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OECD: So it is about education in the federal states

2019-09-11T09:40:34.486Z

Completed vocational training, study entitlement: The people in East Germany are more highly qualified than the citizens in the West. This is the result of OECD data. Over-55-year-olds are doing particularly well.




Nowhere else are there so many well-qualified as in Saxony and Thuringia: 95 or 96 percent of 25- to 64-year-olds have at least a university entrance qualification or a completed vocational training. The two countries are thus well above the national average of 87 percent.

This is the conclusion of the report "International Indicators of Country Comparison 2019", which was presented on Wednesday by the statistical offices of the Federation and the Länder.

Overall, therefore, all eastern states are above the nationwide average. In West Germany, fewer people have a medium or high qualification: in Bremen about 81 percent, in Schleswig-Holstein 87 percent. Bayern scored 89 percent, the highest rate in the West German comparison.

The evaluation published Wednesday is about educational indicators that had already been presented by the OECD on an international level on Tuesday (information on the OECD study "Education at a Glance" can be found here). The new data now allow a direct comparison of the federal states with each other.

In doing so, the statisticians focus on high-quality education, the so-called tertiary area - which means university degrees. It was also examined how many people in a federal state have achieved which level of education. "In doing so, we are making education between the federal states comparable, but also in terms of the international status quo," says Georg Thiel, President of the Federal Statistical Office.

Older East Germans better qualified

A closer look at East Germany clearly differentiates the education level depending on the age: the older population is more highly qualified than the younger one. While almost all of the 55 to 64 year olds in some countries have a medium or high qualification, 25 to 34 year olds have between 87 and 92 percent.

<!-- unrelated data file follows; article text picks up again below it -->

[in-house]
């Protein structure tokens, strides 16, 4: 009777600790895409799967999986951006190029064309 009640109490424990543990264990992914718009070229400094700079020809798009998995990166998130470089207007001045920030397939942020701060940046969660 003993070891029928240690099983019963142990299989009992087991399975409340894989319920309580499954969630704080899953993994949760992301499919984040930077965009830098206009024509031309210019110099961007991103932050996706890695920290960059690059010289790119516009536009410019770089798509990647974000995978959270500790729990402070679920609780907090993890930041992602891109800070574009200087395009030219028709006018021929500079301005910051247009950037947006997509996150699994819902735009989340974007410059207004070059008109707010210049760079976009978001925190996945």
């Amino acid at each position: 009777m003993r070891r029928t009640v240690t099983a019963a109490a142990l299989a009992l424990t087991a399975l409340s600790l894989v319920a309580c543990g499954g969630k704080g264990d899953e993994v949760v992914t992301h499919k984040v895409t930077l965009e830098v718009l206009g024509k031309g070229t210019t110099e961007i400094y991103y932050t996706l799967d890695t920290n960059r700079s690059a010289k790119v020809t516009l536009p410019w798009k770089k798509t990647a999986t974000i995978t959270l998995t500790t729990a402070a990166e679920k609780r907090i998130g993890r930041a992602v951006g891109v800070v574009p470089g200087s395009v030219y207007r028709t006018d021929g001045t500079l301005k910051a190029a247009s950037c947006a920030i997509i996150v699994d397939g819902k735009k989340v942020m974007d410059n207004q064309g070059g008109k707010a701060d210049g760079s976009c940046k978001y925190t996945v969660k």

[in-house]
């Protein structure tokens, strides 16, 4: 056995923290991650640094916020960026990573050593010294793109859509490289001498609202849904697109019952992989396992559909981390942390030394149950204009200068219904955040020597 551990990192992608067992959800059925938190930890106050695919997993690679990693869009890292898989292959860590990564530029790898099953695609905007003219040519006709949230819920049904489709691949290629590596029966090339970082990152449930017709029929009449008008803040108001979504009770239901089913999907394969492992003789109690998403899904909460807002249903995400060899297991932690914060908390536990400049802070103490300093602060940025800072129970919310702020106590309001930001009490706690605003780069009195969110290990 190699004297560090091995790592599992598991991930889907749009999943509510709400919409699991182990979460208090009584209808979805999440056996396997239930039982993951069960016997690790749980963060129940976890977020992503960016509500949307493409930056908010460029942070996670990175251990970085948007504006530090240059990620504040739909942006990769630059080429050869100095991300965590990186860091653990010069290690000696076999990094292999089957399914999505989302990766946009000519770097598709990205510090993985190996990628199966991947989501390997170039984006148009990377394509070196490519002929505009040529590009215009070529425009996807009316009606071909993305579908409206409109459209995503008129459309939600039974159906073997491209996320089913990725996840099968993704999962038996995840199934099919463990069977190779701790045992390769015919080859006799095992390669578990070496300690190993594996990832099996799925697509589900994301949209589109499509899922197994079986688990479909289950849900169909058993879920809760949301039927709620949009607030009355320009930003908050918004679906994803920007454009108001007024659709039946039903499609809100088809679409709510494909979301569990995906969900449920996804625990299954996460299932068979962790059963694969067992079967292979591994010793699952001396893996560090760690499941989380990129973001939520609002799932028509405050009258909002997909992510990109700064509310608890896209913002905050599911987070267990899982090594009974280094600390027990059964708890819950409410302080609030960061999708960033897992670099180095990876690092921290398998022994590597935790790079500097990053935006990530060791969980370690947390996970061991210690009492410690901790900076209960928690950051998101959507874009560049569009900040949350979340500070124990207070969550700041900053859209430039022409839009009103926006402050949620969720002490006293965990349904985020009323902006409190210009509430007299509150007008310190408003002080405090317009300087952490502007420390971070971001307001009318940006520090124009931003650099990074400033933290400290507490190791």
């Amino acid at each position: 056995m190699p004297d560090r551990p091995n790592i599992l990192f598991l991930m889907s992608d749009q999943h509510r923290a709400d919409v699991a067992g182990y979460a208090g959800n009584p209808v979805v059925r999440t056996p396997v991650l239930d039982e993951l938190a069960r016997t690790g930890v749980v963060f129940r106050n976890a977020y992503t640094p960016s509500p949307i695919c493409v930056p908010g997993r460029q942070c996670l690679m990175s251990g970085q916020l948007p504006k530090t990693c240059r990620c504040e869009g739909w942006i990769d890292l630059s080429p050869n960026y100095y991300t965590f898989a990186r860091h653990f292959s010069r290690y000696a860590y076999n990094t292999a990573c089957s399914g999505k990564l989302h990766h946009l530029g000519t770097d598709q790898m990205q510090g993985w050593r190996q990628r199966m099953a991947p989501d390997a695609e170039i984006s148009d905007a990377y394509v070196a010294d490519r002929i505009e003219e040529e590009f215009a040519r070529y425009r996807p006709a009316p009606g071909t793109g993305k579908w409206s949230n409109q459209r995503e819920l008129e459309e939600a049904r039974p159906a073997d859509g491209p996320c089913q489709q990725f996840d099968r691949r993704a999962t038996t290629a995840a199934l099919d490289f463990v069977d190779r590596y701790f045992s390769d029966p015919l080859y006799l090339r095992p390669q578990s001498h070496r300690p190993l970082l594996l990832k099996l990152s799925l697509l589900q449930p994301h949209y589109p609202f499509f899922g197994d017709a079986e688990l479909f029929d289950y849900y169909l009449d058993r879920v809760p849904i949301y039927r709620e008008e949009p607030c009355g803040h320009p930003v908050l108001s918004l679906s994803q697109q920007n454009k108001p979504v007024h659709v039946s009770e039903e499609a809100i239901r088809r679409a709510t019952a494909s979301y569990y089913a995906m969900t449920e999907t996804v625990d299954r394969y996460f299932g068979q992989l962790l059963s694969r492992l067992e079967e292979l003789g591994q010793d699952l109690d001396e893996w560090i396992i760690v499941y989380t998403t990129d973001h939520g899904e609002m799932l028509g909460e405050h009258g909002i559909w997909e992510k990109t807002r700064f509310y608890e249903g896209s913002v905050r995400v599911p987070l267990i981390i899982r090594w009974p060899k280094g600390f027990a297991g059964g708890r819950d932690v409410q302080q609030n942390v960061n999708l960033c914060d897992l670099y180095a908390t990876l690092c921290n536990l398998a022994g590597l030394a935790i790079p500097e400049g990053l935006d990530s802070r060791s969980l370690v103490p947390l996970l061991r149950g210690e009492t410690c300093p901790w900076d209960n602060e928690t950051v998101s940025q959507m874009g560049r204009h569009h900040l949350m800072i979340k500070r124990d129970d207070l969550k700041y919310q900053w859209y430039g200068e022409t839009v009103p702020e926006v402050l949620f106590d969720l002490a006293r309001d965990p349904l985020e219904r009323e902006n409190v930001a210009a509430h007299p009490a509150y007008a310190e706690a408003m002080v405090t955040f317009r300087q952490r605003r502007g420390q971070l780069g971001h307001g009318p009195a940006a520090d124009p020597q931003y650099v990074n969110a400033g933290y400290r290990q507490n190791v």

In eastern countries, comparatively many of today's older students have acquired high-quality educational qualifications, for example in the specialist education system of the GDR, the study authors explain the difference.

Saxony is regularly ahead

Saxony is regularly ahead in other education comparisons. The country scored the highest points on average in this year's "Bildungsmonitor", which was close to the job market - by far ahead of second-placed Bayern. Berlin, Brandenburg, Bremen and North Rhine-Westphalia are close to each other at the end.

Also, the report presented on Wednesday shows: Overall, more and more students enroll at the universities. Six out of ten people in each age group took up higher education or similar vocational training in 2017, such as a master class.

Since 2006, this rate has increased nationwide from 43 percent to 60 percent. However, the beginner quotas differ considerably from one federal state to another: While 92 percent of students enrolled in a university in Berlin, in Schleswig-Holstein there were just 39 percent.

The proportion of the well-qualified depends strongly on the number of students - and in turn on the number of higher education institutions per federal state and how popular these colleges are among first-year students and visiting students. "So while Berlin or the state of Saxony benefits from high proportions of new students from other federal states as well as from abroad, Schleswig-Holstein, for example, is losing new students to other federal states on balance," said Georg Thiel.

Mixed certificate for Germany

In an international comparison, the OECD had recently issued a mixed testimony to Germany: Although teacher salaries are high in comparison to other OECD countries, per capita capital expenditures underdeveloped in basic education services for students.

And there are also marked differences between the sexes when it comes to paying workers. According to this study, a female graduate earns just 72 percent of the average salary of a male university graduate. This number is below the OECD average of 77 percent.

Source: spiegel

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